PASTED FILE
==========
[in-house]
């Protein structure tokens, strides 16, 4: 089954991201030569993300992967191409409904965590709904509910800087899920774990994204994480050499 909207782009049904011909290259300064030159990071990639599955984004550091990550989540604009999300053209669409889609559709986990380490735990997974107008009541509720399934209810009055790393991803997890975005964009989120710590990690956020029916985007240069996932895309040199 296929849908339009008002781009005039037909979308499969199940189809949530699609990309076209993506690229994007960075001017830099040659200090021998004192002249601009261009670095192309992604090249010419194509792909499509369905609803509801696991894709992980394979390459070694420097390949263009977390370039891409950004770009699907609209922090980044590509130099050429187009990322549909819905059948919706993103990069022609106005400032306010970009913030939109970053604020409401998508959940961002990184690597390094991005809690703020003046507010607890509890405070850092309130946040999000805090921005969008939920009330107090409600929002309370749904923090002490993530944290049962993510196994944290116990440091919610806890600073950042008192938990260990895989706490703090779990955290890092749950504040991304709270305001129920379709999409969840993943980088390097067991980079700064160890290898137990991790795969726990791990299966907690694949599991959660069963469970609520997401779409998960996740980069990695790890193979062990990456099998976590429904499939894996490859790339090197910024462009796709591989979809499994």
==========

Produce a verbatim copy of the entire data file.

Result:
[in-house]
């Protein structure tokens, strides 16, 4: 089954991201030569993300992967191409409904965590709904509910800087899920774990994204994480050499 909207782009049904011909290259300064030159990071990639599955984004550091990550989540604009999300053209669409889609559709986990380490735990997974107008009541509720399934209810009055790393991803997890975005964009989120710590990690956020029916985007240069996932895309040199 296929849908339009008002781009005039037909979308499969199940189809949530699609990309076209993506690229994007960075001017830099040659200090021998004192002249601009261009670095192309992604090249010419194509792909499509369905609803509801696991894709992980394979390459070694420097390949263009977390370039891409950004770009699907609209922090980044590509130099050429187009990322549909819905059948919706993103990069022609106005400032306010970009913030939109970053604020409401998508959940961002990184690597390094991005809690703020003046507010607890509890405070850092309130946040999000805090921005969008939920009330107090409600929002309370749904923090002490993530944290049962993510196994944290116990440091919610806890600073950042008192938990260990895989706490703090779990955290890092749950504040991304709270305001129920379709999409969840993943980088390097067991980079700064160890290898137990991790795969726990791990299966907690694949599991959660069963469970609520997401779409998960996740980069990695790890193979062990990456099998976590429904499939894996490859790339090197910024462009796709591989979809499994």